On February 14, 2017, U.S. Senator Ted Cruz (R-TX) and Rep. John Ratcliffe (R-TX) introduced a bill in the House and Senate to abolish the CFPB.
Excluding its introductory language, the bill reads in full: “The Consumer Financial Protection Act of 2010 (12 U.S.C. 5481 et seq.) is repealed, and the provisions of law amended or repealed by that Act are restored or revived as if the Act had not been enacted.” The legislation is largely symbolic, given that Senate Democrats intend to filibuster major changes to the Consumer Financial Protection Bureau and given the practical challenges involved in deconsolidating the Bureau’s functions back to the Federal Reserve Board, the Office of the Comptroller of the Currency, the Federal Deposit Insurance Corporation, the Federal Trade Commission, the Department of Housing and Urban Development, and the National Credit Union Administration.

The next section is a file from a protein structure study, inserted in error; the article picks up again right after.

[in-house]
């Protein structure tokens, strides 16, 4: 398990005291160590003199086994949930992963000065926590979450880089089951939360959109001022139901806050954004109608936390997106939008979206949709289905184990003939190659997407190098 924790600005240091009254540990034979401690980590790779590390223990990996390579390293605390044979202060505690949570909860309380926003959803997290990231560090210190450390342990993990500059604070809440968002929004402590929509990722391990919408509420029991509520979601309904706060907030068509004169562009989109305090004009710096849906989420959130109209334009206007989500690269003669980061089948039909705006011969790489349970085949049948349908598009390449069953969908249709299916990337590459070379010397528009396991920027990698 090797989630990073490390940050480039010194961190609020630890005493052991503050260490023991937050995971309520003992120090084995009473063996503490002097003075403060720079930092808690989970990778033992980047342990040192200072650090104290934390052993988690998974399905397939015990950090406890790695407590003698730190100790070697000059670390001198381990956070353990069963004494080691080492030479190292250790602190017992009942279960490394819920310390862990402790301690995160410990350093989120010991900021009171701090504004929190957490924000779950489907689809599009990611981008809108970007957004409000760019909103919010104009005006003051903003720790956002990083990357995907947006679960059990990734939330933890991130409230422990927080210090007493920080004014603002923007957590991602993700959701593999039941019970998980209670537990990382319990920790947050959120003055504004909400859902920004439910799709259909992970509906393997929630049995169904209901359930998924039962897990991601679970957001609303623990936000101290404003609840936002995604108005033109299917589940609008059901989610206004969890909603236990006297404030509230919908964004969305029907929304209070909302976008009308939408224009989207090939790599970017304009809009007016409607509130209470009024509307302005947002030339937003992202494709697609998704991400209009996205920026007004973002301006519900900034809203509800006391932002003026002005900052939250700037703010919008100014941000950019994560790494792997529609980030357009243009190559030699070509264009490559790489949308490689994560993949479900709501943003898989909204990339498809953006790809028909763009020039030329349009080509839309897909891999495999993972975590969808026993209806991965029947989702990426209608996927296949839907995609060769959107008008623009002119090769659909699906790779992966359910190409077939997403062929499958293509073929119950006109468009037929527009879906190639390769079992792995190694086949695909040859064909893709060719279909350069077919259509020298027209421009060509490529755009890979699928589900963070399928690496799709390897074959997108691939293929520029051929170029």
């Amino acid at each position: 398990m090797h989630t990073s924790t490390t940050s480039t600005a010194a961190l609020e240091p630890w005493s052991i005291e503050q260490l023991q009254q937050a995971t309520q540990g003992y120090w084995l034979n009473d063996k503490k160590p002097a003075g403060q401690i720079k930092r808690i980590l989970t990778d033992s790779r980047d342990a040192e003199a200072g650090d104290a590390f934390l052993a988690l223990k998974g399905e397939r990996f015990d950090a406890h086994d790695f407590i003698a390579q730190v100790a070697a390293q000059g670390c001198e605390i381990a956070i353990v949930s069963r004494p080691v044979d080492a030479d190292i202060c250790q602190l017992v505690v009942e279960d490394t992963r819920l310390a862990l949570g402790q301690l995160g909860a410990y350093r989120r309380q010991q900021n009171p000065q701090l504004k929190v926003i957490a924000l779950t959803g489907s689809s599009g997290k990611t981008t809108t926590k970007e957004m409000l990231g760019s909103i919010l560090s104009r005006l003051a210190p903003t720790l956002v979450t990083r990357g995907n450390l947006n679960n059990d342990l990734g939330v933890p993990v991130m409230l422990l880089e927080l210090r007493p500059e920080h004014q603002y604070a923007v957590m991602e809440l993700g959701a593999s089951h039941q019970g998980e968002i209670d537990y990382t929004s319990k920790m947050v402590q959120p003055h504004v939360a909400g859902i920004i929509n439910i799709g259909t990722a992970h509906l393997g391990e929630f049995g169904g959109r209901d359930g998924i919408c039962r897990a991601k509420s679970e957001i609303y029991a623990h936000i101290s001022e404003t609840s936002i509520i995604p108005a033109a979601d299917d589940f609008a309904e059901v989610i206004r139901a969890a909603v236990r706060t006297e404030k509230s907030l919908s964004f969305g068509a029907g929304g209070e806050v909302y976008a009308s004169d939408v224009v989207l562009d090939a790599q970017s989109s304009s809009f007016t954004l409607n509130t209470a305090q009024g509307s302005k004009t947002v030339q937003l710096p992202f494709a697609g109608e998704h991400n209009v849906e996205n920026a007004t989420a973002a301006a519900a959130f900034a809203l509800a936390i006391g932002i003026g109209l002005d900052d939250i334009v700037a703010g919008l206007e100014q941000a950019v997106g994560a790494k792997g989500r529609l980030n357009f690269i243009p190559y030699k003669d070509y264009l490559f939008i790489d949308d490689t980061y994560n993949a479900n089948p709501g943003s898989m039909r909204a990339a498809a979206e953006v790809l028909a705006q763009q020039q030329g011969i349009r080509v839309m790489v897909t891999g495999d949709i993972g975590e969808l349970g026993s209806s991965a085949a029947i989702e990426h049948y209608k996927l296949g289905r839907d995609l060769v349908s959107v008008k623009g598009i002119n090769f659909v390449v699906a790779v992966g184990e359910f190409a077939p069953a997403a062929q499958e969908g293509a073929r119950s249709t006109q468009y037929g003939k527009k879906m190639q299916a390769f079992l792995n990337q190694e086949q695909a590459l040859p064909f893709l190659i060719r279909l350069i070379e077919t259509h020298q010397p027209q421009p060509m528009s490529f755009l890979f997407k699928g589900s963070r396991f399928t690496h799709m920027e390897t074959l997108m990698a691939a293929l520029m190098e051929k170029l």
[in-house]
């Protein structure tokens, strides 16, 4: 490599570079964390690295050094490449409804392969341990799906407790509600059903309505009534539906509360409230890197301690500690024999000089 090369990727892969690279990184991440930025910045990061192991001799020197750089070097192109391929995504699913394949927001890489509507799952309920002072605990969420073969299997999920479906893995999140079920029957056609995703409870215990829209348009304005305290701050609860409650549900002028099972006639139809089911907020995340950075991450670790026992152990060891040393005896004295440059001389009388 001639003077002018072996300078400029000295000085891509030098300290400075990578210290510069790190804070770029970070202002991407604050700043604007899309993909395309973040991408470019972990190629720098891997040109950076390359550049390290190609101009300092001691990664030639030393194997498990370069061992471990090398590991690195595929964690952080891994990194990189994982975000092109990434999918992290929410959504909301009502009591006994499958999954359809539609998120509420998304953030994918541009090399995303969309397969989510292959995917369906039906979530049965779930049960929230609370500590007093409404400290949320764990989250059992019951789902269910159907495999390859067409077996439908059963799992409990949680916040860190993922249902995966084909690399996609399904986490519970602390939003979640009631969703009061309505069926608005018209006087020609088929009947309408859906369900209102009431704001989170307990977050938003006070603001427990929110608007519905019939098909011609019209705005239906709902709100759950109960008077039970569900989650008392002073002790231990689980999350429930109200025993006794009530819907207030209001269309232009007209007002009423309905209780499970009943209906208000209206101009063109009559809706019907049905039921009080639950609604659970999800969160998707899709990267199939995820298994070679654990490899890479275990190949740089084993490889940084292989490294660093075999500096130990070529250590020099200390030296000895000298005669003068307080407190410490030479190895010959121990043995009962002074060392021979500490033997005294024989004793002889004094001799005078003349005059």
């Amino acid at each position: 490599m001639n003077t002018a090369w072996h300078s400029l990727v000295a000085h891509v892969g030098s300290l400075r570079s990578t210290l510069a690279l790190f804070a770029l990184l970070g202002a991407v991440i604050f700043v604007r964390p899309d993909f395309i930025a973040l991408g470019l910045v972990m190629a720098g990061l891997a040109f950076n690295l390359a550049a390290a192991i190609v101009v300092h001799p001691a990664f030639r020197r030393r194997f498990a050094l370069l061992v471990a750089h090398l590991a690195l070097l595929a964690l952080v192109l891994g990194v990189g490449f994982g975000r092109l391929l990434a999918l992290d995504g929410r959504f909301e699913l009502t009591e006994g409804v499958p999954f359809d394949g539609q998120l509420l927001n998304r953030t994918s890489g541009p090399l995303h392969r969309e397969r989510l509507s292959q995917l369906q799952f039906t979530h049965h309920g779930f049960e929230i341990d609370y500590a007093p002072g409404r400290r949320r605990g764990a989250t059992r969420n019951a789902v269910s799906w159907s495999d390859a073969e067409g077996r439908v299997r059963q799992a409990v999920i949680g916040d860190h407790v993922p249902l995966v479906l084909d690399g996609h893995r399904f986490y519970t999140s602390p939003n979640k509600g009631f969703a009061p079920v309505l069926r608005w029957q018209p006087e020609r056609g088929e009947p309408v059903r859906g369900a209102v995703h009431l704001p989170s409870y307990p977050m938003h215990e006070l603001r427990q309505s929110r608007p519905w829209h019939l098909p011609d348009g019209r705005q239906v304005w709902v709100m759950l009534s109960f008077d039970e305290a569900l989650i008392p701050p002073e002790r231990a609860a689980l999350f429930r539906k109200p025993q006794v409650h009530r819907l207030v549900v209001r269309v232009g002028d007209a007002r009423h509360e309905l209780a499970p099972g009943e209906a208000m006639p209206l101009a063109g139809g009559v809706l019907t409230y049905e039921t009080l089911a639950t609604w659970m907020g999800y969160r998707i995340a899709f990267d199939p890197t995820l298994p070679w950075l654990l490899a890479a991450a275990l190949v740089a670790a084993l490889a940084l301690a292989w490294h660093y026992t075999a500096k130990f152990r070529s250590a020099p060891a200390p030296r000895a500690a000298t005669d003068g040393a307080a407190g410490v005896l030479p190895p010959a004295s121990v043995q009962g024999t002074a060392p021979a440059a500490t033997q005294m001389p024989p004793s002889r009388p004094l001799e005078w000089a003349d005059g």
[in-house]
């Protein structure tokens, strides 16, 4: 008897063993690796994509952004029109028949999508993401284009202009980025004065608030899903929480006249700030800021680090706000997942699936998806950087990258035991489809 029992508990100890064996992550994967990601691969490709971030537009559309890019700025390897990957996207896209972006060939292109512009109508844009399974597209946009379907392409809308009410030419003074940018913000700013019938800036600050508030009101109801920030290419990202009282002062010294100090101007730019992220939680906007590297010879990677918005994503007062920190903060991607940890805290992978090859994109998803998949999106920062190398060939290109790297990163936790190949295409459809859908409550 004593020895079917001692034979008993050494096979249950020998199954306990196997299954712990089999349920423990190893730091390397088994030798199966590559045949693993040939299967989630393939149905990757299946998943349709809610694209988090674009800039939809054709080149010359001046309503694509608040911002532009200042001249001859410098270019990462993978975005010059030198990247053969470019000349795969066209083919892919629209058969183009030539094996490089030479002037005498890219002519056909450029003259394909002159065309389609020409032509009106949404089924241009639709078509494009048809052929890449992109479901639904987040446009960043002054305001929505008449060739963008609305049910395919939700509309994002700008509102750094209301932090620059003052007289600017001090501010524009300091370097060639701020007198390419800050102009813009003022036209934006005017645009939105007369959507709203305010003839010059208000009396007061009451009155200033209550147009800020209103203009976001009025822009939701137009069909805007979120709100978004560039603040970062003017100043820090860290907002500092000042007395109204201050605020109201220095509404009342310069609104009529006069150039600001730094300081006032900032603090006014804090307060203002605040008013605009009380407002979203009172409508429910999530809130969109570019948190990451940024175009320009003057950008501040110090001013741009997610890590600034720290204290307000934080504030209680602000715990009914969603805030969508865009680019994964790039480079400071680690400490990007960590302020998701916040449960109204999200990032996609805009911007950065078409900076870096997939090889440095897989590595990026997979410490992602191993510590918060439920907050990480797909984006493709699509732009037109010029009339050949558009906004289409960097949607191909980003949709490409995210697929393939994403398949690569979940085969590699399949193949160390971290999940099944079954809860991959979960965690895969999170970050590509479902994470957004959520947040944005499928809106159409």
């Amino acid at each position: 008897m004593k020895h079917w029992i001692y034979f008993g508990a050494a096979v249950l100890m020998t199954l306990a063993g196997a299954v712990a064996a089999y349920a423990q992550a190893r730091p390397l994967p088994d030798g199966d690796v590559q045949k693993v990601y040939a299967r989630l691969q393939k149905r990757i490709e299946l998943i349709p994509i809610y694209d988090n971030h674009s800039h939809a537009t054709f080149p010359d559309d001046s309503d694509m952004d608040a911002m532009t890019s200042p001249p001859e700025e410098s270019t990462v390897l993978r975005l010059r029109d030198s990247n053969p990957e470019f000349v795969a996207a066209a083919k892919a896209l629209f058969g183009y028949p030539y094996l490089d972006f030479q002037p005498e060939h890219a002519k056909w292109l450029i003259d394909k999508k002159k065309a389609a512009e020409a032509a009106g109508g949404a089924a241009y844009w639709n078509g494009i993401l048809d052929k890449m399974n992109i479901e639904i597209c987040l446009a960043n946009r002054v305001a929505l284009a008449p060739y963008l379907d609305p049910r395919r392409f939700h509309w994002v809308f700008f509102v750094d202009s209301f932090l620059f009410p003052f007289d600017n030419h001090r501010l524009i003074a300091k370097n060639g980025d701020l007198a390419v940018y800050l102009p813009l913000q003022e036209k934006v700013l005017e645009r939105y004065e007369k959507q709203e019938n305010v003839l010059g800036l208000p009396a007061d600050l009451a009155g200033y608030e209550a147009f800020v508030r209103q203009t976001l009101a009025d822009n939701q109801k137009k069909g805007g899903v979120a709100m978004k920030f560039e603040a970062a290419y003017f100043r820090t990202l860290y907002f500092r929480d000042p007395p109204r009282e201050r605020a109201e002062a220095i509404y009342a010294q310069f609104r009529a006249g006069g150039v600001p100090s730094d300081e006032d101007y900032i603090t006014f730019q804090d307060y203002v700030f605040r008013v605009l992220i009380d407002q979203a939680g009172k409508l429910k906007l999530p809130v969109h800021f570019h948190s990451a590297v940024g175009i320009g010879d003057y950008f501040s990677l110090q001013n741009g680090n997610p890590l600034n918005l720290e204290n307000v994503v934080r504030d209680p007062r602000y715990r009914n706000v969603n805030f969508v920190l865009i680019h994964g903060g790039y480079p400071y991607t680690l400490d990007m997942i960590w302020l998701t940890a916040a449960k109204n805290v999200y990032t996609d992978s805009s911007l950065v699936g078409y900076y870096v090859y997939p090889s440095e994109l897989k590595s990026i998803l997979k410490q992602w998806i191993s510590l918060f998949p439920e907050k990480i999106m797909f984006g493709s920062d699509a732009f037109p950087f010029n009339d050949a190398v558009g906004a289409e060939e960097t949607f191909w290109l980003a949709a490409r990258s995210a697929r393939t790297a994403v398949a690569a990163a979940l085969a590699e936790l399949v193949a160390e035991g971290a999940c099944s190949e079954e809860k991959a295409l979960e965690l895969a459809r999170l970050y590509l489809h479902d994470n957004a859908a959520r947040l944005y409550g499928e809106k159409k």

Nonetheless, the proposal—which has four Republican cosponsors in the Senate and seventeen in the House—reflects a growing appetite among certain members to change the Bureau in substantial ways.
The bill comes on the heels of a leaked February 6, 2017, memorandum circulated by House Financial Services Committee Chairman Jeb Hensarling (R-TX) to the Financial Services Committee Leadership Team outlining changes expected to be made to the soon-to-be-reintroduced Financial CHOICE Act. Along with a package of other revisions to the Dodd-Frank Act, the legislation outlined in the memorandum would dramatically reduce the CFPB’s role by eliminating the Bureau’s UDAAP authority, supervisory authority, research and consumer education functions, and consumer complaint database. It would also circumscribe the Bureau’s rulemaking and enforcement authority. Interestingly, the memorandum reverses the proposal in the most recent version of the CHOICE Act to replace the CFPB Director with a five-member bipartisan commission and would instead retain the single-director structure while allowing the President to replace the director at will.